The global focus on wildlife as a major contributor to emerging pathogens and infectious diseases (EIDs) in humans and domestic animals is not based on field, experimental or dedicated research, but mostly on limited surveys of literature, opinion and the assumption that biodiversity harbours pathogens. The perceived and direct impacts of wildlife, from being a reservoir of certain human and livestock pathogens and as a risk to health, are frequently overstated when compared to the Global burden of disease statistics available from WHO, OIE and FAO. However organisms that evolve in wildlife species can and do spill-over into human landscapes and humans and domestic animal population and, where these organisms adapt to surviving and spreading amongst livestock and humans, these emerging infections can have significant consequences. Drivers for the spill-over of pathogens or evolution of organisms from wildlife reservoirs to become pathogens of humans and domestic animals are varied but almost without exception poorly researched. The changing demographics, spatial distribution and movements, associated landscape modifications (especially agricultural) and behavioural changes involving human and domestic animal populations are probably the core drivers of the apparent increasing trend in emergence of new pathogens and infectious diseases over recent decades. PMID:25005349

  18. Emerging virus diseases: can we ever expect the unexpected?

    PubMed Central

    Howard, Colin R; Fletcher, Nicola F

    2012-01-01

    Emerging virus diseases are a major threat to human and veterinary public health. With new examples occurring approximately one each year, the majority are viruses originating from an animal host. Of the many factors responsible, changes to local ecosystems that perturb the balance between pathogen and principal host species is one of the major drivers, together with increasing urbanization of mankind and changes in human behavior. Many emerging viruses have RNA genomes and as such are capable of rapid mutation and selection of new variants in the face of environmental changes in host numbers and available target species. This review summarizes recent work on aspects of virus emergence and the current understanding of the molecular and immunological basis whereby viruses may cross between species and become established in new ecological niches. Emergence is hard to predict, although mathematical modeling and spatial epidemiology have done much to improve the prediction of where emergence may occur. However, much needs to be done to ensure adequate surveillance is maintained of animal species known to present the greatest risk thus increasing general alertness among physicians, veterinarians and those responsible for formulating public health policy.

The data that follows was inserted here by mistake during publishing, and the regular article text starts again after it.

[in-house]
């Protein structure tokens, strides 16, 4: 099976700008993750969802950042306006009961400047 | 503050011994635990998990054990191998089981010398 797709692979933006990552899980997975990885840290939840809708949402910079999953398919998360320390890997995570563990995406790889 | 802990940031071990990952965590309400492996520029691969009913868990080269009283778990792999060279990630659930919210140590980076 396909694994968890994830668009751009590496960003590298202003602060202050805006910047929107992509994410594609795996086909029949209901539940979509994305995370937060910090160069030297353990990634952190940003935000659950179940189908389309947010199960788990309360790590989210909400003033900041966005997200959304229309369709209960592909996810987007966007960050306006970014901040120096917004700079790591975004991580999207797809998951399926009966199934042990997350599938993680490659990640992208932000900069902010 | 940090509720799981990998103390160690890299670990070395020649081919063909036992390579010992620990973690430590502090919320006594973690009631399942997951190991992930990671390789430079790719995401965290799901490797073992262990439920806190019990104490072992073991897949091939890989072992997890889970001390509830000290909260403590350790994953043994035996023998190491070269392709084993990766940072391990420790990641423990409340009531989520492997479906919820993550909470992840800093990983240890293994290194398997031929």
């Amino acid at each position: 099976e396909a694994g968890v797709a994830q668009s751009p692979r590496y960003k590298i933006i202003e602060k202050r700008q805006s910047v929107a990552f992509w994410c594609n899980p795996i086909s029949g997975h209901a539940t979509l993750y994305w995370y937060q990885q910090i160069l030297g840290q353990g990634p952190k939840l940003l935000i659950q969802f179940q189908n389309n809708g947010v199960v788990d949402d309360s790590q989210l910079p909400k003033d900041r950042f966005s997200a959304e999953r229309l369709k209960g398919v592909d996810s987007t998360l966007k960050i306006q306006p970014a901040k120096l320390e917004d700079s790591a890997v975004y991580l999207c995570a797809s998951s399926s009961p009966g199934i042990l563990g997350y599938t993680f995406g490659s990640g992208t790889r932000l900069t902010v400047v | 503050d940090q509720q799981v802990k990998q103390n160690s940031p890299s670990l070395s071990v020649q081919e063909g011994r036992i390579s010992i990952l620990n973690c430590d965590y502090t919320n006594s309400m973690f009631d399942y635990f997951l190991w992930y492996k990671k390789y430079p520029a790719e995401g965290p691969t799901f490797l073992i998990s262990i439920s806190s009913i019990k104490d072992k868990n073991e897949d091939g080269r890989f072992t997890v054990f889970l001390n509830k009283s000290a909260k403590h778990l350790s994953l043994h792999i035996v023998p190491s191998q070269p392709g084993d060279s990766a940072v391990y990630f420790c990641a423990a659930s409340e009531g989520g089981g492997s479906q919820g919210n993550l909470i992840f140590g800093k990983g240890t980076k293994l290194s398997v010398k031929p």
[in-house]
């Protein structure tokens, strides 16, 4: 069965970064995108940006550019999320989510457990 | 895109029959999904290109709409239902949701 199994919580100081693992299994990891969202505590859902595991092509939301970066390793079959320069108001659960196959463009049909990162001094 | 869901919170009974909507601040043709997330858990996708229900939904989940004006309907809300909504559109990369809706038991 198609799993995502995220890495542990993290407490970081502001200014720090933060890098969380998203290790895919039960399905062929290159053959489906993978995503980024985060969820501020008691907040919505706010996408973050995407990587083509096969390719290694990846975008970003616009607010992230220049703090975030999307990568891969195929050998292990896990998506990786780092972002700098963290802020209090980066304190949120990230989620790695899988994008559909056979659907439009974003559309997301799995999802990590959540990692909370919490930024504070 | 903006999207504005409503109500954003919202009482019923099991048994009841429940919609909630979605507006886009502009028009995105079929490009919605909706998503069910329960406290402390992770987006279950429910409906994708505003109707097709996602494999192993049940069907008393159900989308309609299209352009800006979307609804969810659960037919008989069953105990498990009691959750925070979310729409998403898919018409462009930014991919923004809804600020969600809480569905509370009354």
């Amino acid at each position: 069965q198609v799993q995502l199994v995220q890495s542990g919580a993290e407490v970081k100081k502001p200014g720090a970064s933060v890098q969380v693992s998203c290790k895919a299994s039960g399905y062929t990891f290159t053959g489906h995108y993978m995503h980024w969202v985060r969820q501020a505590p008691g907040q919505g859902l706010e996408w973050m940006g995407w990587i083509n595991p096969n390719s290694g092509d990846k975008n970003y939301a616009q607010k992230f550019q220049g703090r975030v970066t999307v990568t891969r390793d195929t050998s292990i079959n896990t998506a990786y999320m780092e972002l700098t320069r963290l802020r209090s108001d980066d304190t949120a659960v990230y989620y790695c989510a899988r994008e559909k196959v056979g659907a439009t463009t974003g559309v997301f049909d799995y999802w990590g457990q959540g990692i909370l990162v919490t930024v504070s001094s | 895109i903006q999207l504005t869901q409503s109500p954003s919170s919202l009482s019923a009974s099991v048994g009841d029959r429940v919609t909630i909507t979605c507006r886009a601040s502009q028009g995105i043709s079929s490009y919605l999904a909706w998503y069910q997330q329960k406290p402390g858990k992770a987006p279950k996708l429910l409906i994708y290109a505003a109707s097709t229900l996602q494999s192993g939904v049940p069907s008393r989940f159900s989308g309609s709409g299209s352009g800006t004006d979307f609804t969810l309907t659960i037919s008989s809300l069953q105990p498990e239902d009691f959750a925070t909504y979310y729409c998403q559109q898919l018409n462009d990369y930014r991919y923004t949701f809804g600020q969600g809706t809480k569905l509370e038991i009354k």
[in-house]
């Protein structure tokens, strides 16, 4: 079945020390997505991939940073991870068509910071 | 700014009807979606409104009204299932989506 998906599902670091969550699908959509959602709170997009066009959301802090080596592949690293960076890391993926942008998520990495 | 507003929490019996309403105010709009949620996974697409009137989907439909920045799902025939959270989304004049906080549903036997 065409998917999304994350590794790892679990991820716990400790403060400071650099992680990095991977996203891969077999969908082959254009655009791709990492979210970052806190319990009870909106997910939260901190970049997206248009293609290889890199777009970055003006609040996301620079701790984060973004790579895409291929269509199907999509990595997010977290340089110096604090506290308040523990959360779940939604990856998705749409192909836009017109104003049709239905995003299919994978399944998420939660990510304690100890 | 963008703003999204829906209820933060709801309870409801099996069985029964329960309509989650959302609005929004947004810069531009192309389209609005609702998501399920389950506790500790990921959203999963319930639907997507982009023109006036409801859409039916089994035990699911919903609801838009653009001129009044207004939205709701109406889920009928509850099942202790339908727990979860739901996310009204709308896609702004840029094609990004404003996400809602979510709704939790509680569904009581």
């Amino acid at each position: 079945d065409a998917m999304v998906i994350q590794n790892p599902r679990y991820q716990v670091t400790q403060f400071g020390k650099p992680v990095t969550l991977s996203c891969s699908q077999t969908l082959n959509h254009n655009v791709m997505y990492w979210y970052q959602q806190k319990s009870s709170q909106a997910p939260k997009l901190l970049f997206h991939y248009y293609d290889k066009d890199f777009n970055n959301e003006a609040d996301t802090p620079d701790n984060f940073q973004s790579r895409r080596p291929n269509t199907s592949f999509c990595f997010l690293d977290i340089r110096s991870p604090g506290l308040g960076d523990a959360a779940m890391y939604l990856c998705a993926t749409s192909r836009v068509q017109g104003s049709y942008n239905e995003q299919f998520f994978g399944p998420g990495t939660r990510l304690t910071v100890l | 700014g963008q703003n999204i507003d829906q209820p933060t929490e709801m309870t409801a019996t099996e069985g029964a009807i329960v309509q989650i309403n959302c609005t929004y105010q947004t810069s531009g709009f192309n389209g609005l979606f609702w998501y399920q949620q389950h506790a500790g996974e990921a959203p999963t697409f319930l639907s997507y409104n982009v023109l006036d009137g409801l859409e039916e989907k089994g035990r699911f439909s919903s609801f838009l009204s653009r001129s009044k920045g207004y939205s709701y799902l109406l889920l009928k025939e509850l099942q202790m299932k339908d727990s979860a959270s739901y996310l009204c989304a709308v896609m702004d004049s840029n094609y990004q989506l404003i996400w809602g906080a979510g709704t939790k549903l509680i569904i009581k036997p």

19. Uncovering zoonoses awareness in an emerging disease 'hotspot'.

    PubMed

    Paige, Sarah B; Malav, Carly; Mbabazi, Edith; Mayer, Jonathan; Goldberg, Tony L

    2015-03-01

    Emerging infectious diseases from animals pose significant and increasing threats to human health; places of risk are simultaneously viewed as conservation and emerging disease 'hotspots'. The One World/One Health paradigm is an 'assemblage' discipline. Extensive research from the natural and social sciences, as well as public health have contributed to designing surveillance and response policy within the One World/One Health framework. However, little research has been undertaken that considers the lives of those who experience risk in hotspots on a daily basis. As a result, policymakers and practitioners are unable to fully comprehend the social and ecological processes that catalyze cross-species pathogen exchange. This study examined local populations' comprehension of zoonotic disease. From October 2008-May 2009 we collected data from people living on the periphery of Kibale National Park, in western Uganda. We administered a survey to 72 individuals and conducted semi-structured, in-depth interviews with 14 individuals. Results from the survey showed respondents had statistically significant awareness that transmission of diseases from animals was possible compared to those who did not think such transmission was possible (x(2)=30.68, df=1, p<0.05). However, individual characteristics such as gender, occupation, location, and age were not significantly predictive of awareness. Both quantitative and qualitative data show local people are aware of zoonoses and provided biomedically accurate examples of possible infections and corresponding animal sources (e.g., worm infection from pigs and Ebola from primates). Qualitative data also revealed expectations about the role of the State in managing the prevention of zoonoses from wildlife. As a result of this research, we recommend meaningful discourse with people living at the frontlines of animal contact in emerging disease and conservation hotspots in order to develop informed and relevant zoonoses prevention practices that take into account local knowledge and perceptions. PMID:25128439